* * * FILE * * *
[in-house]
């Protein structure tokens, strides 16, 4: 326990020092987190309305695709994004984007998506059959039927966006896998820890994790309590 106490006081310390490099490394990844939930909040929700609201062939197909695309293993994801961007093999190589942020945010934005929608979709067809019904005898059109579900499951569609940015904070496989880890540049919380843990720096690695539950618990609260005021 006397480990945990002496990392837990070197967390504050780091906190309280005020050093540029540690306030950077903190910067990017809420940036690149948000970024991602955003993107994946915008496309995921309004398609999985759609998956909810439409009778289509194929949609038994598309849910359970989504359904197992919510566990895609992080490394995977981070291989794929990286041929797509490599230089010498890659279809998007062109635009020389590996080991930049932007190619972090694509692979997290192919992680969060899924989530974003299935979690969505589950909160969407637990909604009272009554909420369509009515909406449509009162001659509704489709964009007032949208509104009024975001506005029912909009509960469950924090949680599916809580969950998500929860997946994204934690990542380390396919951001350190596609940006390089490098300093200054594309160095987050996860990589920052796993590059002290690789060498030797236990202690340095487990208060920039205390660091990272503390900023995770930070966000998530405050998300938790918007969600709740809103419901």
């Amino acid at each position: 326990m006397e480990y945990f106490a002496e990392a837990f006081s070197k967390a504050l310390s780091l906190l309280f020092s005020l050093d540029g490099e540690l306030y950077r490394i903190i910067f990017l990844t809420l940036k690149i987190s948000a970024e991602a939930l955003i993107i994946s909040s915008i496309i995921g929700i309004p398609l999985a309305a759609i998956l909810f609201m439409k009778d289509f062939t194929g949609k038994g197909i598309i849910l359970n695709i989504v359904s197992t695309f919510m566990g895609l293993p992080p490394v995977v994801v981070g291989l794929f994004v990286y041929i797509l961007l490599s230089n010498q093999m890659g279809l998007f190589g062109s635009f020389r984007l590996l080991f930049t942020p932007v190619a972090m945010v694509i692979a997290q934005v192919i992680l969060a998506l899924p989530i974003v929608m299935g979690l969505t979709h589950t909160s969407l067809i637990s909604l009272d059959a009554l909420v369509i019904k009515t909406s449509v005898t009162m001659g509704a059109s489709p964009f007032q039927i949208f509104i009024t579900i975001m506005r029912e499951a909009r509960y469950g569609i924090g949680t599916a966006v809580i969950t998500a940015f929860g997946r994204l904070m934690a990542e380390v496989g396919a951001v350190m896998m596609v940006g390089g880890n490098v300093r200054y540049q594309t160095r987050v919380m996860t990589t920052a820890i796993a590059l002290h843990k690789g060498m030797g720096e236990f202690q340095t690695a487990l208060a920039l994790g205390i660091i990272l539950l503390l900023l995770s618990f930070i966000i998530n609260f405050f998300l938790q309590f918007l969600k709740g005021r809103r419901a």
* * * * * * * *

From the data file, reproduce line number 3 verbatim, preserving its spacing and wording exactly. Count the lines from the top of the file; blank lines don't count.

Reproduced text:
């Amino acid at each position: 326990m006397e480990y945990f106490a002496e990392a837990f006081s070197k967390a504050l310390s780091l906190l309280f020092s005020l050093d540029g490099e540690l306030y950077r490394i903190i910067f990017l990844t809420l940036k690149i987190s948000a970024e991602a939930l955003i993107i994946s909040s915008i496309i995921g929700i309004p398609l999985a309305a759609i998956l909810f609201m439409k009778d289509f062939t194929g949609k038994g197909i598309i849910l359970n695709i989504v359904s197992t695309f919510m566990g895609l293993p992080p490394v995977v994801v981070g291989l794929f994004v990286y041929i797509l961007l490599s230089n010498q093999m890659g279809l998007f190589g062109s635009f020389r984007l590996l080991f930049t942020p932007v190619a972090m945010v694509i692979a997290q934005v192919i992680l969060a998506l899924p989530i974003v929608m299935g979690l969505t979709h589950t909160s969407l067809i637990s909604l009272d059959a009554l909420v369509i019904k009515t909406s449509v005898t009162m001659g509704a059109s489709p964009f007032q039927i949208f509104i009024t579900i975001m506005r029912e499951a909009r509960y469950g569609i924090g949680t599916a966006v809580i969950t998500a940015f929860g997946r994204l904070m934690a990542e380390v496989g396919a951001v350190m896998m596609v940006g390089g880890n490098v300093r200054y540049q594309t160095r987050v919380m996860t990589t920052a820890i796993a590059l002290h843990k690789g060498m030797g720096e236990f202690q340095t690695a487990l208060a920039l994790g205390i660091i990272l539950l503390l900023l995770s618990f930070i966000i998530n609260f405050f998300l938790q309590f918007l969600k709740g005021r809103r419901a």